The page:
Bahar Dar is a fast growing town situated on the shore of Lake Tana. It has many things of interest for visitors, such as its colorful market. This market is renowned for its weavers, baskets, and wood works. But Bahar Dar is more important for travelers as a springboard to visit at least two of the countries attractions; the Blue Nile Falls and Lake Tana.
About 30 km away from Bahar Dar there is the majestic Blue Nile Falls where waters of the Nile plunge over a cliff that is 50 meters long and 400 meters wide. It is breath taking to view the falls breaking the smooth, majestic edge of the rolling Nile in to a thundering cataract of white water foaming and boiling down a dark cliff. The landscape around the falls is covered by a delight full combination of tropical and mountainous vegetation there is also an exuberance of bird life.
Lake Tana, the largest in Ethiopia is an attraction both with historical and natural significance. This lake can be put in first place out of all lakes in the country not only in its size but also in its history and treasures. About twenty of the islands in Lake Tana have monasteries, some of them dating back to the fourteenth century; many of these monasteries have priceless manuscripts, parchments, scrolls and paintings.
Harar is an ancient walled Ethiopia city. Possessing as many as 99 Mosques, Harar is considered to be the third holy city of Islam. In Ethiopia as Axum was the window for Christianity, Harar is the same for Islam. Historically, Harar has been a controversial issue among historians. To some the establishment of Harar goes back as the 7th century and to others to the 9th century.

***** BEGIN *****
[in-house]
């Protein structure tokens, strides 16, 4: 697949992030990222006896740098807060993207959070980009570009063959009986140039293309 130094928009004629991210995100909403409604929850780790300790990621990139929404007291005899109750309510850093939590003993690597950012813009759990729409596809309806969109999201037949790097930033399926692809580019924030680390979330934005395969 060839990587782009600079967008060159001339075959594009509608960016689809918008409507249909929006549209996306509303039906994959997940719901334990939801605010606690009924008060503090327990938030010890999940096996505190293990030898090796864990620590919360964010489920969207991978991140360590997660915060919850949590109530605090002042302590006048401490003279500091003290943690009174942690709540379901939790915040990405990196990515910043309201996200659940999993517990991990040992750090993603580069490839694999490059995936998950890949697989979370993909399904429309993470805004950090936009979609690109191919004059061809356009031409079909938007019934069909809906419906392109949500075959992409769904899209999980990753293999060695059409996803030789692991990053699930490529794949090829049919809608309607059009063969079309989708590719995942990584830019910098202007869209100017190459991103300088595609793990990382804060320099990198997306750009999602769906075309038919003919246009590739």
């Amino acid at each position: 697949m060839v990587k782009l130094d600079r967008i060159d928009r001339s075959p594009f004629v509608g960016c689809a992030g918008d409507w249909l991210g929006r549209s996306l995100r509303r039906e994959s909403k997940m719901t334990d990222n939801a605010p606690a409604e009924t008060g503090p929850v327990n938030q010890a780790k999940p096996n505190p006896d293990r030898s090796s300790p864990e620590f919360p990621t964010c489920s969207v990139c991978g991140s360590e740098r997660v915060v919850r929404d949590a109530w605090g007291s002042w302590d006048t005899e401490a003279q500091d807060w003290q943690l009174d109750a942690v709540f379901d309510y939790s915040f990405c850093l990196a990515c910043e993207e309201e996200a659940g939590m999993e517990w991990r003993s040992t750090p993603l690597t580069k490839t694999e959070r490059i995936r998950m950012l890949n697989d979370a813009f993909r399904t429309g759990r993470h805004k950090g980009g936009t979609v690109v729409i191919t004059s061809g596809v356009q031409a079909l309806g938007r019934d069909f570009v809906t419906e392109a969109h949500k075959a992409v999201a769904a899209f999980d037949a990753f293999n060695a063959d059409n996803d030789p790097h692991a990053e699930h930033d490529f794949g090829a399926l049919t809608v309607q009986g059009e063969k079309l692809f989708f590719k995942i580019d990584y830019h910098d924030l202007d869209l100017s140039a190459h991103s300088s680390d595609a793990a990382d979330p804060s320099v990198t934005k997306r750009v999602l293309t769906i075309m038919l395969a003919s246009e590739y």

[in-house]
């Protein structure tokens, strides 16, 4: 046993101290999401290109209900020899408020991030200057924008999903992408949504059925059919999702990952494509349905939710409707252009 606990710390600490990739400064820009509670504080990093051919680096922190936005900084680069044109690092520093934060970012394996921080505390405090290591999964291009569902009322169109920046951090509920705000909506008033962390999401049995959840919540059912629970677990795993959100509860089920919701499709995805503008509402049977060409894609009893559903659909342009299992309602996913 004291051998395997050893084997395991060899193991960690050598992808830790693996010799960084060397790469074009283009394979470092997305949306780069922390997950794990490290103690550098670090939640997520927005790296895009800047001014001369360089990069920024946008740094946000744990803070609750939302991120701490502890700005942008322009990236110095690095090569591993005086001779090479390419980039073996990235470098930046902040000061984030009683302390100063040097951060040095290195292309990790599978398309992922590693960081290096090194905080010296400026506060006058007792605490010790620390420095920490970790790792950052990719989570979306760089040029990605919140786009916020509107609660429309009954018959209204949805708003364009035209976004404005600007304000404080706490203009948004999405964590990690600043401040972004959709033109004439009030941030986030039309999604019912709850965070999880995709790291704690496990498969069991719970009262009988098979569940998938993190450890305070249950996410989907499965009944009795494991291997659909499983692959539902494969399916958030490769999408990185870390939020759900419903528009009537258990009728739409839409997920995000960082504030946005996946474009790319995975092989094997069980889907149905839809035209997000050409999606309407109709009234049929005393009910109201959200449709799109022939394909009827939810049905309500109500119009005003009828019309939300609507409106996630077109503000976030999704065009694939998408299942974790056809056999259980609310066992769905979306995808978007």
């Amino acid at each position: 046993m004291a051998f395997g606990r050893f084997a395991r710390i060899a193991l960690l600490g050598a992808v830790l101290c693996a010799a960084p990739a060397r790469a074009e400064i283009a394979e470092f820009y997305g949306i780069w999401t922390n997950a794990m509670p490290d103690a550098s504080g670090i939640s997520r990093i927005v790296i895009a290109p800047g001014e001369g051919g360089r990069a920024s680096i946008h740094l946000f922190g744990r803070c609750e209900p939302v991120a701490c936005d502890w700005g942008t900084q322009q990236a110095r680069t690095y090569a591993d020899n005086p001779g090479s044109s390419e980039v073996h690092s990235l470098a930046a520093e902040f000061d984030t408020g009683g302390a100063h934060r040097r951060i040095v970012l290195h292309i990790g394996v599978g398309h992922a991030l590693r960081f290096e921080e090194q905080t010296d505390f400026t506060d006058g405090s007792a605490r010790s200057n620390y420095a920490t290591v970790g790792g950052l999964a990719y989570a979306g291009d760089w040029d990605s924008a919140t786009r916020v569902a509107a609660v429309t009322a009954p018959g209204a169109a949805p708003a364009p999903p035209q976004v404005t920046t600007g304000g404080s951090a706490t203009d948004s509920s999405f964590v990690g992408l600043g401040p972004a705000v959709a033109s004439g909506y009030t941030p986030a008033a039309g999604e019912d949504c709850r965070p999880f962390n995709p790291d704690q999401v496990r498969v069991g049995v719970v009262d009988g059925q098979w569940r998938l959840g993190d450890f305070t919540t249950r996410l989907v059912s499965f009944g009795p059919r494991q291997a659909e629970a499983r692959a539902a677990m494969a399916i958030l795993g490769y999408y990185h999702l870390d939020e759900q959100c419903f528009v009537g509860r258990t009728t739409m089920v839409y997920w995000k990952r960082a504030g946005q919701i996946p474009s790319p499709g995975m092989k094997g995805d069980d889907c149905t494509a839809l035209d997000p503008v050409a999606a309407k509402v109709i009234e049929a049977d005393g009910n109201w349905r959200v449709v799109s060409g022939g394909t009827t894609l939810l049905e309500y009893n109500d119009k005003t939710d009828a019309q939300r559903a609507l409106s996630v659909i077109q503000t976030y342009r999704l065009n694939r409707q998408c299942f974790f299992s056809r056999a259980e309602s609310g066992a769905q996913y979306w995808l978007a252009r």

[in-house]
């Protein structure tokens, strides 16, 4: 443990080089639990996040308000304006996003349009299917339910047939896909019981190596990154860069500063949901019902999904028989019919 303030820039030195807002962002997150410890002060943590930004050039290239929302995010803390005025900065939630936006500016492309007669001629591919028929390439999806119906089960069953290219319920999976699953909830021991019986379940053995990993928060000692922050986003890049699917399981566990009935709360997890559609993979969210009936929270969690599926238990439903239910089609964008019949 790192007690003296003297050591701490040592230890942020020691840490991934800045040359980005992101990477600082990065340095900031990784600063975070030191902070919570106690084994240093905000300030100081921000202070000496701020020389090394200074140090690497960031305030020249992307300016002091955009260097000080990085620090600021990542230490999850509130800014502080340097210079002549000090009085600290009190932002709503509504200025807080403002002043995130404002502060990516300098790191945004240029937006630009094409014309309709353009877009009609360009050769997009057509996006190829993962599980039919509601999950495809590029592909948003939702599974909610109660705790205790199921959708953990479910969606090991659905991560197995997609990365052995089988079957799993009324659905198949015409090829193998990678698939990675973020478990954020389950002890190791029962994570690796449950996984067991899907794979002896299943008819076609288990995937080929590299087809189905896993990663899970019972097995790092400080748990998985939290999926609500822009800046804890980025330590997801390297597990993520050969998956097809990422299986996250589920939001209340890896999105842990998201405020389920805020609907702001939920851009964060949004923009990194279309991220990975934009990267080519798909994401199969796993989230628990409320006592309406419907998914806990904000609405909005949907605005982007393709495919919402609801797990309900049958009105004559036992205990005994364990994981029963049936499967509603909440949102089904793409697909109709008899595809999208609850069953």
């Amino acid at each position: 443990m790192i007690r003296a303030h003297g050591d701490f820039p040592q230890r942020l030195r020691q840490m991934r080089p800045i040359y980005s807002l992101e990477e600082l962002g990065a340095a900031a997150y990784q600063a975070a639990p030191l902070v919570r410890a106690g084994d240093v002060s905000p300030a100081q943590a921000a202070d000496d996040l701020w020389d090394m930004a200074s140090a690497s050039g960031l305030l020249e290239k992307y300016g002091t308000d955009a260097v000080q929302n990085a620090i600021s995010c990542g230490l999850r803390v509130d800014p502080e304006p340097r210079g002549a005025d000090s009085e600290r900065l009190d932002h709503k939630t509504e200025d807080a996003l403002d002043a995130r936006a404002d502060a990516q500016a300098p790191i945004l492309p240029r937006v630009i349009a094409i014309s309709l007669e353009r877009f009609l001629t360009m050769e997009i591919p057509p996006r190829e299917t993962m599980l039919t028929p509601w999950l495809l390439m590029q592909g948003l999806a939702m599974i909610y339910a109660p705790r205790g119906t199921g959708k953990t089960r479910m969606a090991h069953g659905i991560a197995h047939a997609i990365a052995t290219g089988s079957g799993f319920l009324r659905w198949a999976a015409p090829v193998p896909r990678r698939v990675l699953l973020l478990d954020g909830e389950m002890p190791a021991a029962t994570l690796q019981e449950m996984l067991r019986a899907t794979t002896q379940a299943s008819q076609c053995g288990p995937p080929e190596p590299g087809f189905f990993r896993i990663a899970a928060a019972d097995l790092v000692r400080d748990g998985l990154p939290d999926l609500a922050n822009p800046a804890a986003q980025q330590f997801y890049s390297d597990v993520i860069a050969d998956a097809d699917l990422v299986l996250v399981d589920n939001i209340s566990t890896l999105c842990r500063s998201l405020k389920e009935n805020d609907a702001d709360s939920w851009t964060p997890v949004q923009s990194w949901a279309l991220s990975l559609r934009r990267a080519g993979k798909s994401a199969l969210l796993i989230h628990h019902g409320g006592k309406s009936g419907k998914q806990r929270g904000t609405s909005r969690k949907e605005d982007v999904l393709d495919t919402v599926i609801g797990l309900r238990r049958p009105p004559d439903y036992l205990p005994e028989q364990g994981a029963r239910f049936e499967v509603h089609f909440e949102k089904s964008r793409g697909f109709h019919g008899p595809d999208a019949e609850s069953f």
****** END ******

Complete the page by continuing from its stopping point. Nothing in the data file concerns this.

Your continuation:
The wall of Harar is locally known as the Jegol, The old city cramped within its ancient walls, the new extending freely. The walls are believed to have commenced by Ibn al Wazir Mujahid Nur, a nephew of Ahmed Gragn, who is said to have dug a defensive trench around the town. The wall is pierced by six gateways, five of them derived from ancient times, though the original gates are no more. Two other were added by Ethiopian Government, but one of the later was destroyed by the Italians.
Harar as a modern urban center has different kinds of people. These people have different language and different ways of dressing. The people are known as the kotu Oromo, Harari, Somali and Amhara.
One important attraction in Harar is the market place. Just outside of the Shoa gate of the wall of Harar is a large sloping area devoted to daily marketing. People come from all around Harar to participate in the market. Much of the trading in the market places is carried on by women, who like to dress their hair in twin buns back of each ear and who are addicted to wearing shawls of brilliant orange or red. The men prefer to wear sarong-like skirts.
Harar is the only city in the world where hyenas are fed by human hand. There is a place in Harar along the wall of the old city where at night one can see ” Hyena men” who have their pets among these scavengers and call them forth to be fed by hand.
The palaces of Emperor Menelik Ras Mekonnen’s Mausoleum and palace, the ancient Jami mosque and the church of Medhani Alem are some of the attractions worth visit. In addition there are a number of caves in Harar area these caves are dated back to prehistory and are known for their paintings.